in order to make the total probability come out to be one. So to figure out the probability,
we take this number, which is a complex number, and take the modules and square it. And when
we do that, it’s almost exactly the same as just squaring A plus B in 8th grade algebra
class, you get A squared plus B squared plus AB plus BA. You have to take these complex
conjugates because they’re complex numbers, and the square root of negative one pops in
there to do some weird things, those kind of details don’t matter. The point is this
is a complex number, psi U is a complex number. Its magnitude is a real number and when you
square it it’s a positive real number. So here we have a positive real number, here
we have another positive real number, the sum of those two has to be a positive real
number. But over here we have two different complex numbers and two different complex
numbers that were multiplied together so this sum can be negative. So this is–this is where
the interference comes from. This is the mathematical manifestation of interference in quantum mechanics.
That’s what it looks like in terms of Greek symbols. So, what happens when we add detectors?
Well, when we add detectors, the amplitude starts to look like this. We have the amplitude
for the photon to be at the upper detector times the amplitude for the detector to be
in the state where it shows that the particle is at the upper detector and the same thing
at the lower detector. So this is just the mathematical description of that. And when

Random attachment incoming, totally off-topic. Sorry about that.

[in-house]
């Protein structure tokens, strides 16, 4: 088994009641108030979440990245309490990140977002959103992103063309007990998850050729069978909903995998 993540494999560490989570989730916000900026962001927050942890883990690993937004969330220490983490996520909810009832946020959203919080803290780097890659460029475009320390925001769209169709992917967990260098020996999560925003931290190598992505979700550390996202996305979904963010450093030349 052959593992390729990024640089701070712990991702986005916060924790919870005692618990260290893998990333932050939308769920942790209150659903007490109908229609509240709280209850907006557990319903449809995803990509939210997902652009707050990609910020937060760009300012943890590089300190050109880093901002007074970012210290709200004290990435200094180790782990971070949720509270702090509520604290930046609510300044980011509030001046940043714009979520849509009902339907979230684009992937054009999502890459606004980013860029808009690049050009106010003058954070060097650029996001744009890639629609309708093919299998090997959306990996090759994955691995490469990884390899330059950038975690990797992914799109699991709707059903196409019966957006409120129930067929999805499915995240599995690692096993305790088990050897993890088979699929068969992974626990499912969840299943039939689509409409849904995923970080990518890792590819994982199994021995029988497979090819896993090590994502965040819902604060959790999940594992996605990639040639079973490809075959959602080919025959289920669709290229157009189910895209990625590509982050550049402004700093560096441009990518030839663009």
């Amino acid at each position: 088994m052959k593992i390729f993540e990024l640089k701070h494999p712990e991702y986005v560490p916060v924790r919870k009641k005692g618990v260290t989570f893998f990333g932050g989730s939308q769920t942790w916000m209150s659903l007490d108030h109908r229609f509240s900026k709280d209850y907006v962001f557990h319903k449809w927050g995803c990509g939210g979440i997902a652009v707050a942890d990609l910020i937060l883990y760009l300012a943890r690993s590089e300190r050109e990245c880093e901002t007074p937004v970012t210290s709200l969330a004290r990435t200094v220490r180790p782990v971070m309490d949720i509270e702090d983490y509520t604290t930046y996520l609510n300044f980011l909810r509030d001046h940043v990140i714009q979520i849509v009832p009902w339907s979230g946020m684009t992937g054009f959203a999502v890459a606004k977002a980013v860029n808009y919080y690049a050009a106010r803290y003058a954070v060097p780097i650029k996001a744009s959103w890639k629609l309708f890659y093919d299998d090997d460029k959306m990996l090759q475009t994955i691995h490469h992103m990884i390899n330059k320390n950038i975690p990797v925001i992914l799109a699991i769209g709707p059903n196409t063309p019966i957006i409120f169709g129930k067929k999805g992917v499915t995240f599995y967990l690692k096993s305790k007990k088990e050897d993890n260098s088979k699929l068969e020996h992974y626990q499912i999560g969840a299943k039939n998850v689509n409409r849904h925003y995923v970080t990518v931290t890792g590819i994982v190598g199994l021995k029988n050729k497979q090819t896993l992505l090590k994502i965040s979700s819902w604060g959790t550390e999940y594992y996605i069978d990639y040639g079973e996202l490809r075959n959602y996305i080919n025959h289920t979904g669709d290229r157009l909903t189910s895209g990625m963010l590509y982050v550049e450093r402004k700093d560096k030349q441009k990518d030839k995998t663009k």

you–when you–when you take the amplitude to that and square it, here’s what you get,
same thing as before, psi U squared plus psi L squared. And this, which looks an awful
lot like an interference term, right, which is weird because I just got though telling
you that if we have a detector that we know–tells us which way the particle went, that destroys
the interference. Well, there’s this subtle difference here between what we have now-what
we have before, and that’s this weird notation here, which is called the rock–bracket notation.
You don’t need to concern yourself with it. Just take my word for it when I tell you that
this quantity here is the amplitude for the detector to spontaneously switch between indicating
that the particle is at the upper slit and the lower slit. In other words, it’s a measure
of the reliability of the detector. That just comes out when you do the math. And if the
detector is working properly, that value–oops–this–this value is the amplitude for it to spontaneously
switch between UNL and spontaneously switch between L and U, those are both zero so this
term goes away. That’s the math of how measurement destroys probability. And the interesting
thing about this is that measurement is a continuum. It’s not a dichotomy. The math
tells us that we can measure just a little bit or we can measure mostly but not quite.
And we have vary–it’s a varying levels of interference that we get depending on whether
the measurement that we’re making is reliable or not. That’s what the math says. So what